When FATA MNAs Shahji Gul Afridi announced that all MNAs from the region were behind the proposed merger with Khyber Pakhtukahwa (KPK), it seemed too good to be true. For one, the tribal politics of the region could never envision a unanimous decision, and secondly, because such a momentous shift in tribal policy had come about without any contention or confrontation. It turns out that the lawmaker may have been slightly mistaken about the level of support his proposal enjoys – mistaken to the extent that he almost came to blows with other lawmakers over the issue.

As previously expected, the issue is contentious; lawmakers opposing the merger claim that the special status of FATA preserves its cultural uniqueness, and that the tribes of the region would be loathed to give up their individuality. Yet, the mere fact that a large number of lawmakers from that region have petitioned for change proves that to be untrue. FATA has existed in a bubble for decades, and the administrative method has caused a host of problem. The lack of government intervention leaves room for other powers to function in, the administrative backwardness stunts any attempt at top down control and the people of FATA’s living standards are far below the nation’s average. They may be comfortable and content in their tribal structure, but they remain citizens of Pakistan and therefore deserve the same services that the rest of the provinces receive.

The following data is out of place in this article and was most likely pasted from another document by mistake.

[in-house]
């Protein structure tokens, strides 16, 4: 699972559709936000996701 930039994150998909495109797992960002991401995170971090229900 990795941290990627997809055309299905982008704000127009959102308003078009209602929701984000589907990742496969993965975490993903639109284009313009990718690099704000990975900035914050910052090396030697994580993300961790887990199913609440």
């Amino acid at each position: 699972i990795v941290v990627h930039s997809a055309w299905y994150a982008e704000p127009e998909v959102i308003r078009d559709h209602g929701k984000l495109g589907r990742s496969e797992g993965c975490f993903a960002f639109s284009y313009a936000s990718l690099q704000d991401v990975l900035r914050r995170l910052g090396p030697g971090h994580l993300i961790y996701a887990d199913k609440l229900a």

Apart from a few how out rightly reject a merger, the rest agree that the time for change is nigh, even if merger with KPK is not the right option. A tribal Jirga meeting in Peshawar on Monday demanded that FATA be made its own province, while several lawmakers asked for a referendum on the merger question. It is clear that the people of FATA are ready for a change, ready to step into modernity. The issue now needs to be debated in the National Assembly, and relevant measures need to be taken.